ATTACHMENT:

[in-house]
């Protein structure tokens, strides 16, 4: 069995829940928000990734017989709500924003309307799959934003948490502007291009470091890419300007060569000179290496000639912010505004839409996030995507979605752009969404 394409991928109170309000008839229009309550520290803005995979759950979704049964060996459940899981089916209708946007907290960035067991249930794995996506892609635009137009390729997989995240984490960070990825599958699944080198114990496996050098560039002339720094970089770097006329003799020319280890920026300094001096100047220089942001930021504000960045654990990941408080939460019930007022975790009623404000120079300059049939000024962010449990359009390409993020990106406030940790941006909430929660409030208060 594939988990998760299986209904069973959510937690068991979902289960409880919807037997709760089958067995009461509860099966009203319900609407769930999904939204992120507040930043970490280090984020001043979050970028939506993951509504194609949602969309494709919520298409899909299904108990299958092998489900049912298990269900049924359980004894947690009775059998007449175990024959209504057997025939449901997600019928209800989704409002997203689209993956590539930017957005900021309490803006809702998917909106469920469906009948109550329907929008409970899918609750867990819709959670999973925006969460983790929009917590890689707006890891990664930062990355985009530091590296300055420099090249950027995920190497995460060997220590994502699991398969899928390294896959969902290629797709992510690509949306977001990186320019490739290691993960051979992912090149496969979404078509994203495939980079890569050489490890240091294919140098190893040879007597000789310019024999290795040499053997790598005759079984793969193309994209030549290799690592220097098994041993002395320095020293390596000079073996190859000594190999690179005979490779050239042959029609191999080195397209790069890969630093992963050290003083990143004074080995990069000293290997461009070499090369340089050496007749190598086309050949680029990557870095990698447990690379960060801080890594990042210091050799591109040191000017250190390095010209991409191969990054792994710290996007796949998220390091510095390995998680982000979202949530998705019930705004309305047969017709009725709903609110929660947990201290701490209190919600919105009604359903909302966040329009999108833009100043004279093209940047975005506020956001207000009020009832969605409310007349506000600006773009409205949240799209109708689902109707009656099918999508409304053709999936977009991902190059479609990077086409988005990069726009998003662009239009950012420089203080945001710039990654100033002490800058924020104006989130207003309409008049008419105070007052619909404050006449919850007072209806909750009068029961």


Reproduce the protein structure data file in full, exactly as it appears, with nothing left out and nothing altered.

[in-house]
């Protein structure tokens, strides 16, 4: 069995829940928000990734017989709500924003309307799959934003948490502007291009470091890419300007060569000179290496000639912010505004839409996030995507979605752009969404 394409991928109170309000008839229009309550520290803005995979759950979704049964060996459940899981089916209708946007907290960035067991249930794995996506892609635009137009390729997989995240984490960070990825599958699944080198114990496996050098560039002339720094970089770097006329003799020319280890920026300094001096100047220089942001930021504000960045654990990941408080939460019930007022975790009623404000120079300059049939000024962010449990359009390409993020990106406030940790941006909430929660409030208060 594939988990998760299986209904069973959510937690068991979902289960409880919807037997709760089958067995009461509860099966009203319900609407769930999904939204992120507040930043970490280090984020001043979050970028939506993951509504194609949602969309494709919520298409899909299904108990299958092998489900049912298990269900049924359980004894947690009775059998007449175990024959209504057997025939449901997600019928209800989704409002997203689209993956590539930017957005900021309490803006809702998917909106469920469906009948109550329907929008409970899918609750867990819709959670999973925006969460983790929009917590890689707006890891990664930062990355985009530091590296300055420099090249950027995920190497995460060997220590994502699991398969899928390294896959969902290629797709992510690509949306977001990186320019490739290691993960051979992912090149496969979404078509994203495939980079890569050489490890240091294919140098190893040879007597000789310019024999290795040499053997790598005759079984793969193309994209030549290799690592220097098994041993002395320095020293390596000079073996190859000594190999690179005979490779050239042959029609191999080195397209790069890969630093992963050290003083990143004074080995990069000293290997461009070499090369340089050496007749190598086309050949680029990557870095990698447990690379960060801080890594990042210091050799591109040191000017250190390095010209991409191969990054792994710290996007796949998220390091510095390995998680982000979202949530998705019930705004309305047969017709009725709903609110929660947990201290701490209190919600919105009604359903909302966040329009999108833009100043004279093209940047975005506020956001207000009020009832969605409310007349506000600006773009409205949240799209109708689902109707009656099918999508409304053709999936977009991902190059479609990077086409988005990069726009998003662009239009950012420089203080945001710039990654100033002490800058924020104006989130207003309409008049008419105070007052619909404050006449919850007072209806909750009068029961």